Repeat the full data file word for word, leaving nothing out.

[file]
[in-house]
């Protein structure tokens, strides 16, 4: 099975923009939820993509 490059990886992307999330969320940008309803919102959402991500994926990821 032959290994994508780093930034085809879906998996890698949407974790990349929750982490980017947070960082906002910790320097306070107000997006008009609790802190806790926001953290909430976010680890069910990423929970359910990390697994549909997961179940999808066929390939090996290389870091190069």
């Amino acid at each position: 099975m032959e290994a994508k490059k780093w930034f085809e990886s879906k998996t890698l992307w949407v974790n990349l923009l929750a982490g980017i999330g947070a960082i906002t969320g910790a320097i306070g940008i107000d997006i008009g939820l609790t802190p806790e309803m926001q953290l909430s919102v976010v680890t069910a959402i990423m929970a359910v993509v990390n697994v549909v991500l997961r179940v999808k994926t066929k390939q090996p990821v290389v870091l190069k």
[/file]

[in-house]
């Protein structure tokens, strides 16, 4: 099975923009939820993509 490059990886992307999330969320940008309803919102959402991500994926990821 032959290994994508780093930034085809879906998996890698949407974790990349929750982490980017947070960082906002910790320097306070107000997006008009609790802190806790926001953290909430976010680890069910990423929970359910990390697994549909997961179940999808066929390939090996290389870091190069």
């Amino acid at each position: 099975m032959e290994a994508k490059k780093w930034f085809e990886s879906k998996t890698l992307w949407v974790n990349l923009l929750a982490g980017i999330g947070a960082i906002t969320g910790a320097i306070g940008i107000d997006i008009g939820l609790t802190p806790e309803m926001q953290l909430s919102v976010v680890t069910a959402i990423m929970a359910v993509v990390n697994v549909v991500l997961r179940v999808k994926t066929k390939q090996p990821v290389v870091l190069k």